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Who is Lydia Loveless? DELUXE DVD

Image of Who is Lydia Loveless? DELUXE DVD

Director Gorman Bechard believes in rock and roll; he's been proving it on screen since his fan-centric Replacements documentary COLOR ME OBSESSED. Follow-ups on the Archers of Loaf and Husker Du's Grant Hart (EVERY EVERYTHING) respectively captured the power of live performance and the intricacies of a creative mind. Bechard's latest does both, while tackling a complicated question: Who is Lydia Loveless?

Rather than taking a reverent look back at an established artist, Bechard's new film serves as an introduction of sorts to a musical life in progress, diving deep into the evolving career of the gloriously talented Loveless and the bandmates alongside her. Lydia and company may be on a familiar and oft-repeated journey--from tour van to rock club to recording studio and repeat--but theirs is a singular vision thanks to the genuine, honest, and charismatic woman at the wheel.

Though the movie spends some time on Loveless's past, from her musical upbringing to her younger days in family-filled bands, its focus is on the now: recent footage from a fierce, frenetic live show mixes with a revealing peek inside the studio as the quintet works on their next record. Interspersed are candid interviews touching on issues that many bands face, including the tricky economics of being a working musician, dealing with piracy and bad YouTube videos, and sexism in modern-day music media. Lydia's blunt, incisive responses and her band's special take on what she calls indie-alt-country may help answer the question posed by the title, but you'll leave wanting to hear more songs and find out for sure.

Bonus features include: Teaser Trailer, Original Trailer, 'Bilbao' music video, Who is Lydia Loveless? - Take One, Who is Lydia Loveless? - Take Two, 'Desire,' acoustic living room performance, Original opening scene 'Who is Lydia Loveless?', 'Out On Love,' acoustic living room performance, Gorman gets a Lydia Loveless tattoo video, Commentary with Lydia Loveless and director Gorman Bechard, Lydia and Gorman interview each other - March 2017, The History of The Cameltoe Troubadours

Review
The doc follows the Ohio native in the studio as she records her 2016 album Real. ''Lydia is the future of rock & roll,'' the director says in a release. ''She straps you onto an emotional roller coaster of love, lust, drunken mistakes, a little stalking, a lot of heartbreak, and you re left breathless, stunned, happy to have taken the ride.''

Loveless grew up surrounded by country music (her dad owned a country music bar) mixed with a hearty shot of punk, melding all those influences into her own distinctive sound: somewhere in between Loretta Lynn and The Replacements. She also covered the aforementioned Bieber hit song ''Sorry,'' so you can through some pop in there, too.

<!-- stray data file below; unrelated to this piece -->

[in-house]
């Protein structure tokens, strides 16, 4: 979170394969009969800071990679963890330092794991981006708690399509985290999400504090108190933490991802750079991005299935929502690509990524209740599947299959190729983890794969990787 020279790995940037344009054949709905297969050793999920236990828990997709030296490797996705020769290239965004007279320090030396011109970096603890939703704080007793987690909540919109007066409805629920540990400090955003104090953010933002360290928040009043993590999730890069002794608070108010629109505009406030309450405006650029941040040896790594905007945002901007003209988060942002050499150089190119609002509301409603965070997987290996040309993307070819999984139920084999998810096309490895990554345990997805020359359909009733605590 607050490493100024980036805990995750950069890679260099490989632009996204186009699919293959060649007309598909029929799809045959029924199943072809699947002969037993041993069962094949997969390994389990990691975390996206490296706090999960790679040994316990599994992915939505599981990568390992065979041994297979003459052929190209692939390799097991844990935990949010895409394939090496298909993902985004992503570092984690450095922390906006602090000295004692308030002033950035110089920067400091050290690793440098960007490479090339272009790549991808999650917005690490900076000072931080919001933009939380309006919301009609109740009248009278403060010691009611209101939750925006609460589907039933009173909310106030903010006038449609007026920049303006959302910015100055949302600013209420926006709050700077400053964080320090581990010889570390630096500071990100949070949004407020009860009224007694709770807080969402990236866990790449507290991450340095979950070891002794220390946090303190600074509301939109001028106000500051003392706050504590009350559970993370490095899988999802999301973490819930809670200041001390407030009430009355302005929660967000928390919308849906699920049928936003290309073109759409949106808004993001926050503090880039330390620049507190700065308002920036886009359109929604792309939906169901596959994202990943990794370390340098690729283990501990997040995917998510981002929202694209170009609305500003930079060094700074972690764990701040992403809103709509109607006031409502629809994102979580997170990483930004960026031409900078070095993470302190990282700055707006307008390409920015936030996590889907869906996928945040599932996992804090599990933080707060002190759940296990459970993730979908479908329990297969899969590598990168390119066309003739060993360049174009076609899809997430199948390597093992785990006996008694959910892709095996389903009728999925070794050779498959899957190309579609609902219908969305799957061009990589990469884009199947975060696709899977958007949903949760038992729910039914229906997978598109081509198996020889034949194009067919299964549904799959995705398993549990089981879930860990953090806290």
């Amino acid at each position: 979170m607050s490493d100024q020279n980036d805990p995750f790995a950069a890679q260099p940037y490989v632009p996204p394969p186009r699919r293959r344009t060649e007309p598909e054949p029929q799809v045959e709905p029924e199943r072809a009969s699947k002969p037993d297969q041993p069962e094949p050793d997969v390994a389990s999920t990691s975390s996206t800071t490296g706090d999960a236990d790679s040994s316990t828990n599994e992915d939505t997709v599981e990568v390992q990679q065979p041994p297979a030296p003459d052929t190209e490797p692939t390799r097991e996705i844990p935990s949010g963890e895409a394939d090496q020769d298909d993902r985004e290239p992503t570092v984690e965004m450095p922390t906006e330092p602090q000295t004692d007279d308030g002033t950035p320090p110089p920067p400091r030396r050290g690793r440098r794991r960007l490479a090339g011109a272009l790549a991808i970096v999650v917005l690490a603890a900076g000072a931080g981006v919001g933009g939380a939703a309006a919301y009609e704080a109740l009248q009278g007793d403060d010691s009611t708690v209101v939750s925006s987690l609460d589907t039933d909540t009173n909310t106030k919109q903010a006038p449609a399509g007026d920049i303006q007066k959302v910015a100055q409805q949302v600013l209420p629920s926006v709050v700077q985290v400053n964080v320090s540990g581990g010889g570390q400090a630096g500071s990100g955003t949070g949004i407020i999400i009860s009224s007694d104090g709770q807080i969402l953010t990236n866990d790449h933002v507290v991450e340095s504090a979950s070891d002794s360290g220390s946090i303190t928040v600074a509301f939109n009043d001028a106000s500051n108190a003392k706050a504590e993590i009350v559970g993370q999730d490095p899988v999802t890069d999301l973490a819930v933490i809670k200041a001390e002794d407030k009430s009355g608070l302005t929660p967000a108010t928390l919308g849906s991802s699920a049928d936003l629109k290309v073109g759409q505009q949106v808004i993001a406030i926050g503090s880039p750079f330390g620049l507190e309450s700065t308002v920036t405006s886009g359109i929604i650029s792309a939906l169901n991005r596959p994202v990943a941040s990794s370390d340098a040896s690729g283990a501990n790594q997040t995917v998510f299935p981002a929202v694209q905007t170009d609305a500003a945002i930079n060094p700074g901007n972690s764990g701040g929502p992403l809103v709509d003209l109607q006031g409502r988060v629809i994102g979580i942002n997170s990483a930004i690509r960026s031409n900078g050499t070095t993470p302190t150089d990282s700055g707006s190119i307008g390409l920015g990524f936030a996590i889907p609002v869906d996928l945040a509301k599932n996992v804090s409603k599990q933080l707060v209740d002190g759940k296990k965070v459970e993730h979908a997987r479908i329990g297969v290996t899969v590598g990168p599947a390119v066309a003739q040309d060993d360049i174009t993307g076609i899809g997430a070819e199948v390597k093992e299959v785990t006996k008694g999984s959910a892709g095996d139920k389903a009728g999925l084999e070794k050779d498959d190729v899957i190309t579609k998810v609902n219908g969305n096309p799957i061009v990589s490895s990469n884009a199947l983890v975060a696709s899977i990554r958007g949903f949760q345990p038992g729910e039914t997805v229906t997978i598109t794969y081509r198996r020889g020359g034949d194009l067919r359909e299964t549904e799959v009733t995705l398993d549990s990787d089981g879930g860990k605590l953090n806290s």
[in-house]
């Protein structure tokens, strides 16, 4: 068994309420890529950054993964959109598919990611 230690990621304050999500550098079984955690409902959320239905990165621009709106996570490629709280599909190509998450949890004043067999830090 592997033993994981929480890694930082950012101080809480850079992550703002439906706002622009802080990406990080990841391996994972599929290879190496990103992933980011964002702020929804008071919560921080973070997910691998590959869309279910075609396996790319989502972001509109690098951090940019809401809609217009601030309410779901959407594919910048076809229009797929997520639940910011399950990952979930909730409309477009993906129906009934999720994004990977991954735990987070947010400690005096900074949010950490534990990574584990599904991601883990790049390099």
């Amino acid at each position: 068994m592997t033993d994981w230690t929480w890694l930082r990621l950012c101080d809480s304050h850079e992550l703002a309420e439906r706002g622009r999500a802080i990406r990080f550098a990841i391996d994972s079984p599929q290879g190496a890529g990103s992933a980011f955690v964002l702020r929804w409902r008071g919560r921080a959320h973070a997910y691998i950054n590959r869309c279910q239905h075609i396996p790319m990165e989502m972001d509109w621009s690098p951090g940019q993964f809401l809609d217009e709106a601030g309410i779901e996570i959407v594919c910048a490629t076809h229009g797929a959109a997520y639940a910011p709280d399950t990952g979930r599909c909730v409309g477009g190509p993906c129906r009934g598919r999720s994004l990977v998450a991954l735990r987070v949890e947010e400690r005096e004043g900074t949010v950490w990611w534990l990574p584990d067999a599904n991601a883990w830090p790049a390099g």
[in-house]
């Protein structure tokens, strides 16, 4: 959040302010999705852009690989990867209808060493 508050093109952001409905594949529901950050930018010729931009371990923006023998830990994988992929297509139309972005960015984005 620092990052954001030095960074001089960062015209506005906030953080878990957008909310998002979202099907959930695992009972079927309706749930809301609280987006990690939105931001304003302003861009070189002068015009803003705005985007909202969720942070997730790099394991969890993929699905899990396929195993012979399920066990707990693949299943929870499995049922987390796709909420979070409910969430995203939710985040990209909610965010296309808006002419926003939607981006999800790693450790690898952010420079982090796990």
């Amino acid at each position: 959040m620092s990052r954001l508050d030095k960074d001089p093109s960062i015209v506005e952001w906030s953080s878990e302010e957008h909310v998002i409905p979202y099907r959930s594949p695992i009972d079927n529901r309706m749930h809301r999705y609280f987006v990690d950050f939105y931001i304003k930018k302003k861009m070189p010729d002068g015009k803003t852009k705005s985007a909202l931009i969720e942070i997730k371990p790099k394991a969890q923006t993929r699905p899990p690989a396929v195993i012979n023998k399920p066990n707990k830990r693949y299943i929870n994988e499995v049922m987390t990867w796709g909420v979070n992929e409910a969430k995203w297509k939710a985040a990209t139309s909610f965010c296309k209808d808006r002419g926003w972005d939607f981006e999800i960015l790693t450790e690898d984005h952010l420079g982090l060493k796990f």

We chatted with Loveless about the doc and how it came to be.

On how she met Gorman Bechard... We were both into The Replacements. Obviously, he did a Replacements documentary a few years ago. And I think he was asking for music suggestions, and I was thrown in. And he really liked [my music]. We were basically keeping in touch on the Twitters for the most part. He ended up coming to one of our shows, and I kind of sensed that he was going to throw out there that he wanted to do a movie. And it just seemed like a weird thing to say no to. So I said sure.

On having the camera follow her... I should probably just accept that my life is just always going to be weird. After a while it didn t really seem like people were there filming anything, because you just go back to doing your job. I had made it really clear: I don t want this to affect anything that we re doing for our record. [The camera crew] definitely did a good job of blending in.

On watching herself on film... I ve seen it like four times because I had to help edit it. That was awkward and awful. But it got eventually better and easier to watch. It was almost like I was sitting in a critique of my own self. It was kind of like editing my own life.

My behavior and the way I speak... has never been my strong suit. And then I watched a two-hour movie about myself talking. But I guess it was kind of helpful. You could just kind of see discomfort, I thought, radiating off of me, like with just being myself. So that was something that was kind of jarring, and I ve been sort of trying to work on since then. Brenna Ehrlich --Tidal

''If there was any doubt that Loveless could carry the story for nearly two hours, this fear quickly dissipates. Her engaging and reflective thoughtfulness are juxtaposed with a natural ability to throw out hilarious one-liners. The narrative is hardly scripted and the story tells itself with Bechard's generous attention to Loveless' journals and notes and her openness to the camera that frame the larger stories the two want to tell. The movie's pacing allows the story to develop and you become immersed without feeling you're being rushed through it.' Steve Wosahla --No Depression Magazine

''Not just for fans of Loveless, but for anyone looking to see what the careers of non- millionaire musicians can really be like.'' Ken Sears --If It's Too Loud

NOTE: You can also chose the option to have your DVD signed by director Gorman Bechard.